There is so much going on it is difficult to pick a topic that might be of general interest and add much to the amount of discussion. Sometimes, however, there are items that tell you a great deal despite being well outside the usual arenas of debate.
What goes on and why in local government is one of them. This is another area of government which is very different from the past.
This book review from the LSE is about local government today and what it means. Indeed it urges that everyone should read it. At 950 words the review is longish given that the prose is, let us say, challenging. For example, you are invited to consider a comparative gauge on an imagined urban Richter Scale of Community Dissonance in local governmentality.
As we walk around our town, the refuse bins are overflowing with litter all over the place, the drains are blocked, the pavements where there are trees now have two or more years layers of leaves and indeed they are rarely repaired making walking a high risk activity.
The lights are going out and the rats are celebrating freedom. There are many potholes in the roads with their dangers and many trunk road foundations are collapsing. Child welfare services seem to be about anything but welfare. Education has become one of life's eternal mysteries.
On the larger scale it is claimed that there is a serious lack of social housing, the town centre regularly goes into traffic gridlock, public spaces unkempt and uncared and public services as whole being less accessible and more expensive.
In the A&E Ward at the local hospital at weekends there is often ugly mayhem arising from all the drunks and their associates. The police feel unable to deal with them, irrespective of the risks. It appears that the night time clubbing and drinking economy might be hindered according to the local council.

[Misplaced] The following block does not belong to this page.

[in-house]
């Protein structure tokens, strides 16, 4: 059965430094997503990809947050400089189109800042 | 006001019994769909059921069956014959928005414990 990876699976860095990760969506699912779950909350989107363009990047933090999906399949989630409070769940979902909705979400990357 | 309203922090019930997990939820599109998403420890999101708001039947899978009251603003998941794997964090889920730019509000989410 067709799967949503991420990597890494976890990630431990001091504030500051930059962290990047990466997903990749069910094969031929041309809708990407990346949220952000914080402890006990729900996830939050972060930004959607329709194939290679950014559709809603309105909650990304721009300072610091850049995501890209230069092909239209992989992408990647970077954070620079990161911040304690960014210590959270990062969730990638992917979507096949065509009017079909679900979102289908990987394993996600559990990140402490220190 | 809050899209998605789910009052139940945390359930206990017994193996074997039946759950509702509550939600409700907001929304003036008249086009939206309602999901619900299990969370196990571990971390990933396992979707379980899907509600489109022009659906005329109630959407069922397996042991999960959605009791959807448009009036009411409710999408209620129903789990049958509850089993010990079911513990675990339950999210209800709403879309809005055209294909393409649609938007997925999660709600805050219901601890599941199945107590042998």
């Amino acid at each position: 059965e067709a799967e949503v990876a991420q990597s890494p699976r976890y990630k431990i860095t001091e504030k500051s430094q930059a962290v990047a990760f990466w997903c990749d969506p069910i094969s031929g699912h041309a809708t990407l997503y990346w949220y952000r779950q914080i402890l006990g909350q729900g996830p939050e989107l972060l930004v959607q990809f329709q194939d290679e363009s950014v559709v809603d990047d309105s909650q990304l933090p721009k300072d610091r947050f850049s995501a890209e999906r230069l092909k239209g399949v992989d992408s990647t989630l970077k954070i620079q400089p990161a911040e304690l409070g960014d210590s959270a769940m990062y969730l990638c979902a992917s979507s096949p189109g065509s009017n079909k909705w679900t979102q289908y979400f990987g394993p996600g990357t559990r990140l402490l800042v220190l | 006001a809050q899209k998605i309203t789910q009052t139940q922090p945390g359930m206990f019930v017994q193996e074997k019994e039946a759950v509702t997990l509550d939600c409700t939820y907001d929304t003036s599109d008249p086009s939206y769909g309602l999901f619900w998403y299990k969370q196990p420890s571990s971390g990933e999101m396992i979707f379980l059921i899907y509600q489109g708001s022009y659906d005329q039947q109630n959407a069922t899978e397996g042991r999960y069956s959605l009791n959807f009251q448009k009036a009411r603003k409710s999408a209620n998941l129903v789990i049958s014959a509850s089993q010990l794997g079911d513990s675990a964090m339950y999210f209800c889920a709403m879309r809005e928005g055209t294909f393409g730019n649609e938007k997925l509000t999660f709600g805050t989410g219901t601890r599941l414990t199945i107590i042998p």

In the municipal buildings, however, there are teams of highly qualified staff rather than administrative departments, many on salaries exceeding the Prime Minister's. There are paid groups of councillors in never ending meetings.
They are advised not only by appointed officers but by a horde of special advisers and outside consultants, the latter from major financial operators at great cost. There was a time when the officers were supposed to know that they were doing.
These are mostly considering the implications of the thousands of new regulations and directives "outputted" each year by central government, often at on the instructions of the EU and any one of the large number of international agencies. It is probable that all this is essentially centrally directed with only local application.
A great deal of this is done not by committees with agenda's listing items for decision or action but in the many groups designated in one form or another who talk about policy, strategy, concept determination, structures, organisational meaning and imperatives and this is all centred on community cohesion.
This is what it is about and not the day to day business of providing, managing and upkeep of basic services.
Now it is neither local nor government.